2) Jess criticizes Vivi for being open to the idea of being with a man (not in a cheating situation, in a sexuality situation). The text never states her sexuality, but she’s either bi/pan with her explaining she’s into a person, irrelevant of gender. But Jess is disgusted by this and gives her a hard time about this.

3) Proceeding this convo, Vivi then makes a comment about there being “substitutes to satisfy her curiousity.” Wow. So first Jess is negative about Vivi being strictly gay, and then they give in to the problematic idea that bi women have a “curiosity” that needs to be “satisfied.” No. Bi women are just as valid when in a same-sex relationship, and it doesn’t mean that just because she’d be with another gender means that she has some deep-seated curiosity that isn’t going to be met if she doesn’t end up with a man. There’s so much shit in the LGBTQ+ community already towards bi people, let’s not contribute more to it pls.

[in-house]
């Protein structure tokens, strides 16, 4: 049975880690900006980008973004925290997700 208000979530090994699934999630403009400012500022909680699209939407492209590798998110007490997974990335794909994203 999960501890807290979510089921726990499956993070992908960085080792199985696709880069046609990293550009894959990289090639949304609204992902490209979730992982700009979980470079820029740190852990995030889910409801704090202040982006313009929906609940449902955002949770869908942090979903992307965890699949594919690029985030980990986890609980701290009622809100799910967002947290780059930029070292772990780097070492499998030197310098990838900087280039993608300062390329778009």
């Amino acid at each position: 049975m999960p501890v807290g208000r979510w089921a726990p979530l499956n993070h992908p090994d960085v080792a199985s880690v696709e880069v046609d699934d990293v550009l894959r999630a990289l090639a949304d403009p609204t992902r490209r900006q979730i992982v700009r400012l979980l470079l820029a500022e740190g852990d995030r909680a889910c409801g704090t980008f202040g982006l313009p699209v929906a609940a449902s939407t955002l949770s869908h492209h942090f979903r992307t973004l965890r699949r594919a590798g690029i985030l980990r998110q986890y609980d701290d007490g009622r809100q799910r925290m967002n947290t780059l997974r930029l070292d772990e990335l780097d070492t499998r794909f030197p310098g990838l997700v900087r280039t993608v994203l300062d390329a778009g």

4) I wish I saved quotes for this one. But basically after Vivi dies, Jess obviously isn’t ready for a relationship. But she makes so many internal comments, and leads Levi on, and thinks that if she has a thing with a guy… that it doesn’t count?? She thinks being with another woman is like cheating on Vivi, but if she makes out with Levi, it’s not the same thing?? What??? So first, you criticize the girl for being also into other genders, and then you engage in activities with men. And get this!! The NARRATIVE NEVER CRITICIZES HER FOR THIS. If it was challenged, it’s one thing. But it’s not. The only problem apparently is that she’d be leading him on. Not that she thinks being with a different gender makes it an exception. (Ok so obviously she isn’t cheating on Vivi, but it’s just problematic that she thinks getting with a different gender makes it okay. It’s like perpetuating the idea that bi people are more likely to cheat because it’s “okay if it’s with another gender.” No. Cheating is cheating. She’s not cheating here, just the mindset around it is fucked.)